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* * A Top Fox Assures Us They Are Guarding The Hen House

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  • jail4judges
    J.A.I.L. News Journal ____________________________________________________ Los Angeles, California April 29, 2002
    Message 1 of 1 , Apr 29, 2002
      J.A.I.L. News Journal
      Los Angeles, California                                               April 29, 2002
      A Top Fox Assures Us They Are Guarding The Hen House
      How are the courts accountable to the public? By fairly and effectively resolving cases before us.   --Judith S. Kaye, New York state's chief judge.
      If that's true, then Chief Judge Kaye should have no objection to having that claim tested by the People under constitutional principles whenever that claim is challenged in a particular case based on empirical evidence of record of 
      that case. "Judicial independence in decision making" does not allow judicial independence from constitutional requirements. J.A.I.L. is an absolute necessity as a "new guard for our future security" provided by the People.
      Our thanks to Ron Loeber, Lt.JAILer-In-Chief, New York J.A.I.L. for sending us this article. He may be contacted at valortoo@....
      State judicial system is accountable to public
      Top jurist addresses issues raised in series
      By JUDITH S. KAYE, Special to the Times Union ~ Albany, NY ~ First published: Sunday, February 10, 2002

      As the state's chief judge, I have naturally followed with interest the Times Union's editorials on judicial misconduct. I would like to address some of the issues raised.

      First, like every other member of the public -- including judges -- I am deeply distressed whenever I learn that a judge has betrayed the oath of office. Of course, not every complaint about a judge shows unfitness requiring removal. But when charges of misconduct have merit, no one more than New York's hard-working judiciary wants to see prompt, appropriate measures taken, so that the courts maintain the respect of the public that they need and deserve to have.

      Second, as the editorials recognize, both the procedures for disciplining a judge -- who is appointed or elected for a term of years -- and the funding for the Commission on Judicial Conduct are set by the legislative and executive branches. While I would quarrel with several of your statistics and examples, I agree that adequate funding for the commission resolution of misconduct complaints [is necessary], and I therefore support it.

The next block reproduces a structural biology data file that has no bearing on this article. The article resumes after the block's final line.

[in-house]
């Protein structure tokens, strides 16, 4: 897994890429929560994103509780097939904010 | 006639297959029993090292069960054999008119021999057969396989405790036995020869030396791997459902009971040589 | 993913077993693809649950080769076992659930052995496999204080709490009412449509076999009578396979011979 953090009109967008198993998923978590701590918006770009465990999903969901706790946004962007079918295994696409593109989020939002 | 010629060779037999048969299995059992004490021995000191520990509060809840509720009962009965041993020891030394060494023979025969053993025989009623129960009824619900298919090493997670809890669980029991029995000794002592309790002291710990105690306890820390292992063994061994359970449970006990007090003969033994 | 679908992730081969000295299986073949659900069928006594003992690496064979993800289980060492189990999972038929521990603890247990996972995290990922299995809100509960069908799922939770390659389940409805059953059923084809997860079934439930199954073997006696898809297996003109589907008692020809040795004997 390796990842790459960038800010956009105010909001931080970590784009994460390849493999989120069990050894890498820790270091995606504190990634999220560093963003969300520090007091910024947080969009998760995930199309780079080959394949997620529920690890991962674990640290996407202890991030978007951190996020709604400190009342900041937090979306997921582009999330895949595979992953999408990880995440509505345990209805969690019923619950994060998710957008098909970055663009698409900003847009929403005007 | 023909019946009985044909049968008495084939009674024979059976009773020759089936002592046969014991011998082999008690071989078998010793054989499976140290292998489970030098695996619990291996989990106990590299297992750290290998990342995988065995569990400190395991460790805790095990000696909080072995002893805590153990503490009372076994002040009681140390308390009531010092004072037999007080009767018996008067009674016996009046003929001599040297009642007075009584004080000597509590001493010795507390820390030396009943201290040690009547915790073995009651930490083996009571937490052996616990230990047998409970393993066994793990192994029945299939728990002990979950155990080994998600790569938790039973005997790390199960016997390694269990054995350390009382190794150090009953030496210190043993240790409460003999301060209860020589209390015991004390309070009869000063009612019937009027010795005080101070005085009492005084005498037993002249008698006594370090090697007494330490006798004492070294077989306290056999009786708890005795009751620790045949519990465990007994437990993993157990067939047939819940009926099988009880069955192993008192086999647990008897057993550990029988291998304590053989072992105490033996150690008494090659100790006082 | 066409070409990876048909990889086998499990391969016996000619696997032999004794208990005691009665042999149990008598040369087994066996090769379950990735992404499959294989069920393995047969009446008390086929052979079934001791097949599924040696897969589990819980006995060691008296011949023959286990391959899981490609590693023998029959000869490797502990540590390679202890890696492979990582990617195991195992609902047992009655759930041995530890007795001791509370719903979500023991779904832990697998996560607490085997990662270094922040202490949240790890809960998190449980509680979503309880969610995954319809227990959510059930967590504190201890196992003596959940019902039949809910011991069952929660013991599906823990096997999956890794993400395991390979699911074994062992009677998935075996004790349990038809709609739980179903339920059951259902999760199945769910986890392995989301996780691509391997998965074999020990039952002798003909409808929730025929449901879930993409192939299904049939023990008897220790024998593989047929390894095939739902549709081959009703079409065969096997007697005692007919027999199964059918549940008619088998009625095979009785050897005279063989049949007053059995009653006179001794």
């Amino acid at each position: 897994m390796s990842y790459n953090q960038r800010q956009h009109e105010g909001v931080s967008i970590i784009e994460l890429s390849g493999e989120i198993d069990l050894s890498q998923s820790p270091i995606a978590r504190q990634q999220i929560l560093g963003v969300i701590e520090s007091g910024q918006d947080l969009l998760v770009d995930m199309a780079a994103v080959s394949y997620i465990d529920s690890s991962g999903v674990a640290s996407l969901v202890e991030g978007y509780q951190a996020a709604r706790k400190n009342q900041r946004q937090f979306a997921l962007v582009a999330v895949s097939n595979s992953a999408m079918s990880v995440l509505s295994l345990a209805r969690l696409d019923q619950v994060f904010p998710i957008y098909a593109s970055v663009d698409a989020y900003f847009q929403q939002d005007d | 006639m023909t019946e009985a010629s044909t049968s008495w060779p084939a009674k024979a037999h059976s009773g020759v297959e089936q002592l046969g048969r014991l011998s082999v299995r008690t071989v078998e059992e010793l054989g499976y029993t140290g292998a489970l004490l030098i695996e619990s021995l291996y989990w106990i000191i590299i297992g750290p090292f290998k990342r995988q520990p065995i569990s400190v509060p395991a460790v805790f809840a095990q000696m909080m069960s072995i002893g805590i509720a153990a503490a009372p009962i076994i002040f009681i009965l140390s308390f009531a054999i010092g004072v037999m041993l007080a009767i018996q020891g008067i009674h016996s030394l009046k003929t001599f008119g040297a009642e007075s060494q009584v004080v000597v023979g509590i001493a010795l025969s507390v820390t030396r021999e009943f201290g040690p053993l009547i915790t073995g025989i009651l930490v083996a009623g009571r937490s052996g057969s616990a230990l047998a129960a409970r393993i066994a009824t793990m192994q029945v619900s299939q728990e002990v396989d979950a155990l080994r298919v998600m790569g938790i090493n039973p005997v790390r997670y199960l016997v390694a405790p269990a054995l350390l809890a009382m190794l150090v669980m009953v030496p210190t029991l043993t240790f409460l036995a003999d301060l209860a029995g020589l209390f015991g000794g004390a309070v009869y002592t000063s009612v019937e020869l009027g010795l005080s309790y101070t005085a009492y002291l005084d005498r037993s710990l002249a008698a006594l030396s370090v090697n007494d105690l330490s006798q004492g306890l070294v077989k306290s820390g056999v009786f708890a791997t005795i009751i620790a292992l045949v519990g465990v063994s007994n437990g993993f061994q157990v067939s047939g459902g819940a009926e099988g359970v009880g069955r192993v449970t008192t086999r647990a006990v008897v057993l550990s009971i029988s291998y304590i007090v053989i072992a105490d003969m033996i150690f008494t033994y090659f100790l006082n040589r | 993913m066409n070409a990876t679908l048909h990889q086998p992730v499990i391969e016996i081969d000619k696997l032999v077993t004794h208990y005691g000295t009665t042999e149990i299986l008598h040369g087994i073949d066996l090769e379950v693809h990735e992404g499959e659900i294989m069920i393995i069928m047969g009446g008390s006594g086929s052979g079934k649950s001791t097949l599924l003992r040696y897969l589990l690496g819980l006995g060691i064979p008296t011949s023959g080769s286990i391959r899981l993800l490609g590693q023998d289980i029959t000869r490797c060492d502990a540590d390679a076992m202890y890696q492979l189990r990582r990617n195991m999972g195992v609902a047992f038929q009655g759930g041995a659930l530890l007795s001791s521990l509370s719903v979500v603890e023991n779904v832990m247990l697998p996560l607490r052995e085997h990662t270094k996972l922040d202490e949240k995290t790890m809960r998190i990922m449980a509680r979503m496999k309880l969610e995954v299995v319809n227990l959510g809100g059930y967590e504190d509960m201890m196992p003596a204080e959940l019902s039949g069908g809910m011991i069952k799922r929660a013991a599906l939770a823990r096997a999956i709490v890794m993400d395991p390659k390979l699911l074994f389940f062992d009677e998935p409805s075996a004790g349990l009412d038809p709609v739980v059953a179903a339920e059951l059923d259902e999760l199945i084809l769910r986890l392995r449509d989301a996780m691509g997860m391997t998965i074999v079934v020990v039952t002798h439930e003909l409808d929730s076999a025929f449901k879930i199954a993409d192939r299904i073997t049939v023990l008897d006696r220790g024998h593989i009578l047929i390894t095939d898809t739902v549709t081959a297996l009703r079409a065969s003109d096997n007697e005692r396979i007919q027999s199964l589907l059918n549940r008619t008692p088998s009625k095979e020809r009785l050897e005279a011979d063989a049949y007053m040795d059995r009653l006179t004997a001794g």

I cannot, however, agree that the tort law should be enlarged to allow damage suits against judges for their official acts, as this proposal threatens the essential quality of judicial independence in decision making. Not unlike the protection of the First Amendment for the press, this protection for public officials assures that they can act fearlessly and vigorously in the performance of their duties.

      Greater openness in the disciplinary process -- both for judges and for lawyers -- is surely desirable. I have long supported legislation that would make judicial and attorney discipline proceedings public from the time a complaint has been investigated and formal charges are filed. Opening the proceedings at that point virtually eliminates the risk of undue publicity for baseless complaints. Such legislation would bring New York into line with the  other states. And it would give the public greater confidence in the entire process.

      Regrettably, with rare exception, courts are in the news only when the news is negative, so the public gets a skewed picture of us. Now that I have your attention, I'd like to fill out some of the picture.

      I start with the fact that New York state courts are among the busiest in the entire nation. Amazingly, our 1,221 state-paid judges resolve well over 3 million cases a year. The 2,300 local town and village justices, mainly non-lawyers, bring that number to more than 4 million annually. The cases run the gamut of difficult human problems -- criminal matters, personal injuries, property damage, broken contracts, constitutional issues, family issues and claims against and involving government.